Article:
2 Pumps, 1 Aerial, 1 Prime Mover, 1 Control Unit Wholetime.


1809 Foot of School Wynd
1874 Central Fire Station
1900 New Central Fire Station,  West Bell Street, DUNDEE.
14/5/1970 Western Fire Station, Blackness Road,  DUNDEE.  DD1 5PA                                 Photo



1835 to 1837 Superintendent T. Matthew
1837 to 1845 Superintendent J. Coutts
1845 to 1870 Superintendent James Fyffe
1870 to 1873 Superintendent John W Fyffe
1873 to 1898 Captain Robert Ramsay
1898 to 1903 Captain John Ramsay
1903 to 1937 Captain James S Weir MIFireE
1937 to 1941 Firemaster William MacKay (Resigned in protest about NFS (Daily Record 30/7/1941))
1941 to 1946 Fire Force Commander A. S. Pratten M.B.E. NFS
1946 to 1947 Fire Force Commander A. Nisbet G.M.  MIFireE NFS
1947 to 1961 Firemaster J. Gibson O.B.E.
1961 to 1968 Firemaster J.Jackson O.B.E.  MIFireE
1968 to 1975 Firemaster A.Jones O.B.E. FiFireE
1975 to 1980 Firemaster A.Jones O.B.E. FiFireE
1981 to 1985 Firemaster D. Nicol M.B.E. FIFireE
1985 to 1990 Firemaster Alexander Winton
1990 to 2001 Firemaster Derek S Marr QFSM FIFireE
2002 to Firemaster Stephen Hunter QFSM BSc, MBA MCGI, FIFireE




  First Second Aerial Emergency Tender Prime Mover Control Unit Detection Identification & Monitoring
1937 TS9481            
1975 HSR789N HSR790N JYS720G LTS855      
1976 PSP347R PSP348R JYS720G  OYJ465K      
1982 FSP923W FSP924W HSP130W     NYR857  
1990 F529OES F528OES HSP130W     FSP924W  
1992 J389JSN J390JSN HSP130W   G538STS FSP924W  
1998 N454ESN N455ESN K497MSR   G538STS FSP924W  
1999 S819PSR S820PSR K497MSR   G538STS FSP924W  
2001 Y301PSP Y302PSP K497MSR   G538STS FSP924W  
2003 Y301PSP Y302PSP K497MSR     SP51MKX  
2004 Y301PSP Y302PSP K497MSR        
2006 SP04ECF Y302PSP N374YNC        
2007 SP56FRJ SP04ECF N374YNC        
2008 SP57DXM SP56FRJ N374YNC        
2010 Feb 11 SP09AHK SP57DXM         MX09OSG
2011 Aug SP11AMV   SP09AHK       MX09OSG
26/8/2017 SP11AMV SP60CLZ P614KSP     SP09ANR At Balmossie
24/4/2018 SP11AMV SP60CLY P614KSP     SP09ANR  
2018 June SP11AMV SP60CLY SF17WGJ     SP09ANR  
2018 Nov SV65KLO SP60CLY SF17WGJ     SP09ANR  
2019 SV65KLO SP60CLZ SF17WGJ     SP09ANR  
2020 Oct SF69BHU SV65KLO SF17WGJ     SP09ANR  

SP60CLY & CLZ are spares and appear to alternate as the second appliance


TS9481 Leyland P
LTS855 Commer QX/Carmichael ET
JYS720G EFR 84PF/Fulton & Wylie/Simon SS85 HP
OYJ465K Albion/Firechief/Carmichael "Vista View" ET
HSR789N Dodge K850/HCB Angus WrL
HSR790N Dodge K850/HCB Angus WrL
PSP347R Dodge K850/HCB Angus WrL
PSP3348R Dodge K850/HCB Angus WrL
FSP923W Dodge G1313/HCB Angus WrL
FSP924W Dodge G1313/HCB Angus WrL Converted to CU 1999/2000
HSP130W Dodge G1313/HCB Angus/Simon SS263 HP
F528OES Volvo FL6-14/Mountain Range WrL
F529OES Volvo FL6-14/Mountain Range WrL
G538STS Mercedes 1114/ Rolonoff/TFB PM
J389JSN Volvo FL6-14/Emergency One WrL
J390JSN Volvo FL6-14/Emergency One WrL
K497MSR Volvo FL10/Bedwas/Simon ST290S ALP
N374YNC Volvo FL10/Saxon/Simon ST290-S ALP
N454ESN Scania 93M-220/Emergency One WrL
N455ESN Scania 93M-220/Emergency One WrL
P614KSP Volvo FL10/Angloco/Bronto F32HDT ALP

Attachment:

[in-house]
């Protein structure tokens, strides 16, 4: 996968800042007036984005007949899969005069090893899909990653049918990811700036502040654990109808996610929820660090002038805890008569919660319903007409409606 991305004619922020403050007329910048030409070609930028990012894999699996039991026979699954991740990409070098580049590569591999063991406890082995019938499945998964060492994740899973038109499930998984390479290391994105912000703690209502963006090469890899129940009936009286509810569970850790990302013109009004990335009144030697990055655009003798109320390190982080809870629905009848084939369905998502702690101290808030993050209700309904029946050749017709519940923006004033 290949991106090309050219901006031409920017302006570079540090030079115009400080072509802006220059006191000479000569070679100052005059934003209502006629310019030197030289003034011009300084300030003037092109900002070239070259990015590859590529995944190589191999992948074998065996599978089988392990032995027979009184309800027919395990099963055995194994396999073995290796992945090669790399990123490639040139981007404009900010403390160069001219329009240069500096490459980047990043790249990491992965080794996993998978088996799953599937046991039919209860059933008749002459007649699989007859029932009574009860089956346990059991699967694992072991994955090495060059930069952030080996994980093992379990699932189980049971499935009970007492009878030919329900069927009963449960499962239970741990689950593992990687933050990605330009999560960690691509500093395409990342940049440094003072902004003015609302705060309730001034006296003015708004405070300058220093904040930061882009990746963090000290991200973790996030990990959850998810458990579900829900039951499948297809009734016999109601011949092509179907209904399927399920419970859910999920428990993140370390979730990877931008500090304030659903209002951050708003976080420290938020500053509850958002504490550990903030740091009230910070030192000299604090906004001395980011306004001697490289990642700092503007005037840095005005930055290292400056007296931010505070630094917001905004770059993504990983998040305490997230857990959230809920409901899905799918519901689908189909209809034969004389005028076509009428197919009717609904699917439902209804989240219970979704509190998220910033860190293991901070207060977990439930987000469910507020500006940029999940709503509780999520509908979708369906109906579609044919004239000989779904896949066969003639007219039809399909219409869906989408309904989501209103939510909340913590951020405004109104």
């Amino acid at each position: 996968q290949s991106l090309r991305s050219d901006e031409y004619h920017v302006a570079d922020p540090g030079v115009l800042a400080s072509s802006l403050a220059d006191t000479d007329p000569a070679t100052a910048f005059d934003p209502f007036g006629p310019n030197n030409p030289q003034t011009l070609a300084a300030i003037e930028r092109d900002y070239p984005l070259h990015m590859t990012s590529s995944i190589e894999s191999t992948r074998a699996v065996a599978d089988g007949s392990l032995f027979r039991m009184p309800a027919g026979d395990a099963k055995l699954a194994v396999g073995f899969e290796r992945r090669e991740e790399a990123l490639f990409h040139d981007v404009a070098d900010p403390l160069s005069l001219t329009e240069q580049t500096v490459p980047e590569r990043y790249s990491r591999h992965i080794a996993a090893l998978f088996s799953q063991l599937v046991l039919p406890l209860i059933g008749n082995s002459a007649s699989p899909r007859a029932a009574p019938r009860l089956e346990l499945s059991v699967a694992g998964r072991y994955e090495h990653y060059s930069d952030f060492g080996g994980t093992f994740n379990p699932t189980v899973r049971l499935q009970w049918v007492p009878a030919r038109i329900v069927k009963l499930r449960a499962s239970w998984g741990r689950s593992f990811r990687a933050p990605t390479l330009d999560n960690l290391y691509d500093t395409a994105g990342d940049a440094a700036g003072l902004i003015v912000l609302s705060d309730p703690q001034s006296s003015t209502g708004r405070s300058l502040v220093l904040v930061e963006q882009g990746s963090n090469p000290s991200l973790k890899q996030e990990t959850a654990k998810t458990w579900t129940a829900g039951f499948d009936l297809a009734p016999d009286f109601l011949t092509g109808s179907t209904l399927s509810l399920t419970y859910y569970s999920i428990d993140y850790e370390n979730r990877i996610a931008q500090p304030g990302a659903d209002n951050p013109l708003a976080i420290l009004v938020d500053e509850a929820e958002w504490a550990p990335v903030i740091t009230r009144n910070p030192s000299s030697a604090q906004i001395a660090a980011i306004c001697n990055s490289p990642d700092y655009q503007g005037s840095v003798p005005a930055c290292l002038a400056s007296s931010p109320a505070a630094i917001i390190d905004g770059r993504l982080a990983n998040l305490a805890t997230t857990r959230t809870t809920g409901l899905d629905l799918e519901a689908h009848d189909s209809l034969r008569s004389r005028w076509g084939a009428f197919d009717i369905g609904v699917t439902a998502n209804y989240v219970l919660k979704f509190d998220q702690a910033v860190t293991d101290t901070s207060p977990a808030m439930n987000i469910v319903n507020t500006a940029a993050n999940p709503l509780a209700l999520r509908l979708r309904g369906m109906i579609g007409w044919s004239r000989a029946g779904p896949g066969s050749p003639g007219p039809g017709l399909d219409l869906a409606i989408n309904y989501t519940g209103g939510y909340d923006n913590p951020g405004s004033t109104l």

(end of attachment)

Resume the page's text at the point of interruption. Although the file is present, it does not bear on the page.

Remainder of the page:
S819PSR Volvo FL6-14/Emergency One WrL
S820PSR Volvo FL6-14/Emergency One WrL
Y301PSP Scania 94D-260/Excalibur WrL
Y302PSP Scania 94D-260/Excalibur WrL
SP51MKX MAN LE200B/Ray Smith PM
SP04ECF Scania 94D-260/Excalibur RP
SP56FRJ Scania P270/JDC RP
SP57DXM Scania P270/JDC RP
MX09OSG Iveco Daily 65C18 DIM
SP09ANR Mercedes Atego 818/Cebotec CSU
SP09AHK Scania P380/Angloco/Bronto F28ALR ARP
SP60CLY Scania P280/Emergency One RP
SP60CLZ Scania P280/Emergency One RP
SP11AMV Scania P280/Emergency One RP
SV65KLO Scania P280/Polybilt/JDC RP
SF17WGJ Volvo FM/Rosenbauer B32 ALP
SF69BHU New Generation Scania P280/Emergency One RP

SP51MKX has  the Command Support Unit Pod (CU) on it.

Pods at station Training (SUTRNG), Home Safety Unit (SUFS). There doesn't appear to be a PM here, they may use the spare PM SF06CLY which is kept at station 11 to move them. (5/1/2010)

SF69BHU was the first of the new generation Scania P280s to go on the run.


1835 to 1941 Dundee Fire Brigade
1941 to 1948 National Fire Service
1948 to 1975 Angus Area Fire Brigade
1975 to 7/6/2005 Tayside Fire Brigade
8/6/2005 to 2013 Tayside Fire and Rescue (Name change only)
1/4/2013 Scottish Fire and Rescue Service




The Angus Fire Area Administration Scheme Order, 1958


                                                Equipment                                                             Wholetime

                                                1 Turntable Ladder                                              2 Station Officers
                                                2 Pump Appliances                                              4 Sub Officers
                                                1 Other Operational Vehicle                               4 Leading Firemen
                                                                                                                                38 Firemen


Establishment 2000


                                                Equipment                                                             Wholetime

                                                2 Water Tender Ladders